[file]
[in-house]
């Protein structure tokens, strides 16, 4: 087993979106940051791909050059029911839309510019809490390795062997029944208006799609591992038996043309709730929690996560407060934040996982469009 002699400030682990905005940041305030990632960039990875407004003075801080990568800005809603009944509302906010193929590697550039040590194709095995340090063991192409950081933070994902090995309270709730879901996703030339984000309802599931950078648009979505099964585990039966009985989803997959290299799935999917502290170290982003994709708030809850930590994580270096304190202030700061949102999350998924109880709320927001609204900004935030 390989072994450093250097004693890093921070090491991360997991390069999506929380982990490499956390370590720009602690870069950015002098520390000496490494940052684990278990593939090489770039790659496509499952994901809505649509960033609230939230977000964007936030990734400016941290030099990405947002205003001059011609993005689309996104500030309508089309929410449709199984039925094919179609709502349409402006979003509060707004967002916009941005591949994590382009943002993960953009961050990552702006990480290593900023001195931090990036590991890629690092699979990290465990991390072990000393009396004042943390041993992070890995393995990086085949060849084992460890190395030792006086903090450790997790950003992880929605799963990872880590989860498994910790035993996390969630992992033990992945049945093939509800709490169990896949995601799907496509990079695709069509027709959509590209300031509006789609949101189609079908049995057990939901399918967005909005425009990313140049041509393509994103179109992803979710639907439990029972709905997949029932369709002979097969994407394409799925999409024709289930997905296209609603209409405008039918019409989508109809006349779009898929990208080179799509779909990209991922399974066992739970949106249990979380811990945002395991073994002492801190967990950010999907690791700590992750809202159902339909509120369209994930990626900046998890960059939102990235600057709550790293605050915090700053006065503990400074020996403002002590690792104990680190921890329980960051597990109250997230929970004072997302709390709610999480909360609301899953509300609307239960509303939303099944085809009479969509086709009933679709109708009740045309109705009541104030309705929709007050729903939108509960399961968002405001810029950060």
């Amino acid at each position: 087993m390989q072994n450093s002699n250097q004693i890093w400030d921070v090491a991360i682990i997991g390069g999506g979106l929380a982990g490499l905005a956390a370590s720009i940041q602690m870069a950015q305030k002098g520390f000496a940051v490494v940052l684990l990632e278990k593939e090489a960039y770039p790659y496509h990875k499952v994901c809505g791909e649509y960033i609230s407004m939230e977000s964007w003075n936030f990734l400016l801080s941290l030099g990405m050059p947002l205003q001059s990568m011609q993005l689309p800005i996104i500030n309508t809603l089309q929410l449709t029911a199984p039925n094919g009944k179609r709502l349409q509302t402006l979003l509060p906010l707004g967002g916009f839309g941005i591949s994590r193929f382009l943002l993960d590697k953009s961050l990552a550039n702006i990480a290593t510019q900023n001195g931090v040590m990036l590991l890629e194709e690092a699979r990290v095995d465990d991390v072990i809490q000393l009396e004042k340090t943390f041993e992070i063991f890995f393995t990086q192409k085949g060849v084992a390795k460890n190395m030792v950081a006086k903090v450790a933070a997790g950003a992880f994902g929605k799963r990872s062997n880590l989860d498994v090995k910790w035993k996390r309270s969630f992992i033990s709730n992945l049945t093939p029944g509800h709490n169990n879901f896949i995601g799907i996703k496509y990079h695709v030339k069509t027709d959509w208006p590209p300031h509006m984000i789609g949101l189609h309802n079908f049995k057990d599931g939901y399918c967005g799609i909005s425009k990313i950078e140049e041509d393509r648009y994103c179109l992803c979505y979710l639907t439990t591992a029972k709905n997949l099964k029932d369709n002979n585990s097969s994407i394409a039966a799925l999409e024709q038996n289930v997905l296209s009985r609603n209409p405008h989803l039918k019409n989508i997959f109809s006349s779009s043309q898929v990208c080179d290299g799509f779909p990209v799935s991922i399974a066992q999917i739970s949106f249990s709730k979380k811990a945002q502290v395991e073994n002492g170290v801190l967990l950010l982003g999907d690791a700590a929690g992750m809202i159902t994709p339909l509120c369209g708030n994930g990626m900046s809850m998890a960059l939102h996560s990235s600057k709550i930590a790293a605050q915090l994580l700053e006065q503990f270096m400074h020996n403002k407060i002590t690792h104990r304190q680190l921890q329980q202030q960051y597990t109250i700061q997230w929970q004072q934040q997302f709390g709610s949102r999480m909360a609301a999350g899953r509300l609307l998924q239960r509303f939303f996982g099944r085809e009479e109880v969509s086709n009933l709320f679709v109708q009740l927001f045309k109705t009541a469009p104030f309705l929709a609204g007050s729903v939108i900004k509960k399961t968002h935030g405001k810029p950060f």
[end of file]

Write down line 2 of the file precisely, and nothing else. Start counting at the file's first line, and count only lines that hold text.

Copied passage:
């Protein structure tokens, strides 16, 4: 087993979106940051791909050059029911839309510019809490390795062997029944208006799609591992038996043309709730929690996560407060934040996982469009 002699400030682990905005940041305030990632960039990875407004003075801080990568800005809603009944509302906010193929590697550039040590194709095995340090063991192409950081933070994902090995309270709730879901996703030339984000309802599931950078648009979505099964585990039966009985989803997959290299799935999917502290170290982003994709708030809850930590994580270096304190202030700061949102999350998924109880709320927001609204900004935030 390989072994450093250097004693890093921070090491991360997991390069999506929380982990490499956390370590720009602690870069950015002098520390000496490494940052684990278990593939090489770039790659496509499952994901809505649509960033609230939230977000964007936030990734400016941290030099990405947002205003001059011609993005689309996104500030309508089309929410449709199984039925094919179609709502349409402006979003509060707004967002916009941005591949994590382009943002993960953009961050990552702006990480290593900023001195931090990036590991890629690092699979990290465990991390072990000393009396004042943390041993992070890995393995990086085949060849084992460890190395030792006086903090450790997790950003992880929605799963990872880590989860498994910790035993996390969630992992033990992945049945093939509800709490169990896949995601799907496509990079695709069509027709959509590209300031509006789609949101189609079908049995057990939901399918967005909005425009990313140049041509393509994103179109992803979710639907439990029972709905997949029932369709002979097969994407394409799925999409024709289930997905296209609603209409405008039918019409989508109809006349779009898929990208080179799509779909990209991922399974066992739970949106249990979380811990945002395991073994002492801190967990950010999907690791700590992750809202159902339909509120369209994930990626900046998890960059939102990235600057709550790293605050915090700053006065503990400074020996403002002590690792104990680190921890329980960051597990109250997230929970004072997302709390709610999480909360609301899953509300609307239960509303939303099944085809009479969509086709009933679709109708009740045309109705009541104030309705929709007050729903939108509960399961968002405001810029950060």